The City of Ulaanbaatar takes steps towards a transparent and comprehensive budget

February 7, 2013


February 7, 2013, Ulaanbaatar - How much did Ulaanbaatar invest last year to improve its roads? How much did it spend on school lunches? How much did it raise in local taxes? The Ulaanbaatar City Administration and the World Bank are taking a first step in trying to answer such questions.

At the request of Ulaanbaatar City Council, the World Bank has undertaken an initial analysis in partnership with the City Administration to assess the current status of UB City finances. The findings are summarized in the report City Finances of Ulaanbaatar and were discussed at a workshop on January 30, 2013 that was chaired by Mr. N. Bataa, Vice Mayor for Finance and Economics, and that brought together over 100 participants from the UB Municipality, City Council, District Governors, academics, and civil society.

"The State is like a shopping mall where citizens get services. In the same way a shop displays all its products with a price for every customer to see, the State should be open and give comprehensive information to all its citizens on its services," said Mr. E. Bat-Uul, Mayor and Governor of Ulaanbaatar City in his opening remarks. Such information is also critical for city leaders to make decisions about future investments and expansion of services.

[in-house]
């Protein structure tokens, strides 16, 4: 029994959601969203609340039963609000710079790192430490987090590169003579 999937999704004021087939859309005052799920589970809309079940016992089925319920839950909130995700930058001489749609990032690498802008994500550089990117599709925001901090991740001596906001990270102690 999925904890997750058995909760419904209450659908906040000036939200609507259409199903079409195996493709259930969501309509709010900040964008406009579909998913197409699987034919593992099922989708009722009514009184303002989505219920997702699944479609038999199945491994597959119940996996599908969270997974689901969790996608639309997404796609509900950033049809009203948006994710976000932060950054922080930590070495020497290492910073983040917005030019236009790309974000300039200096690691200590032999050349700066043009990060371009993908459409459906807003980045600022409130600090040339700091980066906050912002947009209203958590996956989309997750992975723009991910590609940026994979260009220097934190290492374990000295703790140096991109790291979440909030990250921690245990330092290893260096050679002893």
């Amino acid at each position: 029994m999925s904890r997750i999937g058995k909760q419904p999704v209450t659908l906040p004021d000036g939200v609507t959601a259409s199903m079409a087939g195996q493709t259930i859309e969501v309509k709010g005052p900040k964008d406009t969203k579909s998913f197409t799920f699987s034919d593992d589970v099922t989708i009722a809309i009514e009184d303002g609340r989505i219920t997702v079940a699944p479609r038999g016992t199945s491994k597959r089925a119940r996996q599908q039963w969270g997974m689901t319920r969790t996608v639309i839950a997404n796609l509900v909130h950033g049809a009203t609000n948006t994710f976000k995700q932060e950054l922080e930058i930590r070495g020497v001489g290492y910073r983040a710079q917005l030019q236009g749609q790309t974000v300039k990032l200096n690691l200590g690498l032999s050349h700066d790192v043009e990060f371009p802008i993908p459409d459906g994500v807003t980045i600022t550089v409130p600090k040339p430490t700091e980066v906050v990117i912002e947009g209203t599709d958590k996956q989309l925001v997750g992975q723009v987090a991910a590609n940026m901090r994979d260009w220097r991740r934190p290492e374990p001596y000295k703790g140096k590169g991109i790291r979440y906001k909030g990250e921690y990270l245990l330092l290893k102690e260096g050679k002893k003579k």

There are several steps that the UB City can take to that purpose. “While the report shows that Ulaanbaatar is fully capable of funding its services and investments,” said Meskerem Brhane, Senior Urban Development Specialist at the World Bank, “the current way of recording revenues and expenditures makes it hard for city leaders and taxpayers to understand the actual use of funds.” Over the coming months, the City Administration will work together with the World Bank to develop a budgeting and accounting system that fully captures how much taxes are collected and how much resource are spent to deliver each service.

“The leaders of Ulaanbaatar City have made a strong commitment to transparency and accountability,” said Coralie Gevers, Country Manager for the World Bank in Mongolia. “The World Bank is determined to assist Ulaanbaatar City in providing citizens with useful and reliable budget information on which citizens can base their views and hold the Municipality accountable,” she added.

This study is the first part of a two-year program of research and technical support initiated at the request of Ulaanbaatar City. 

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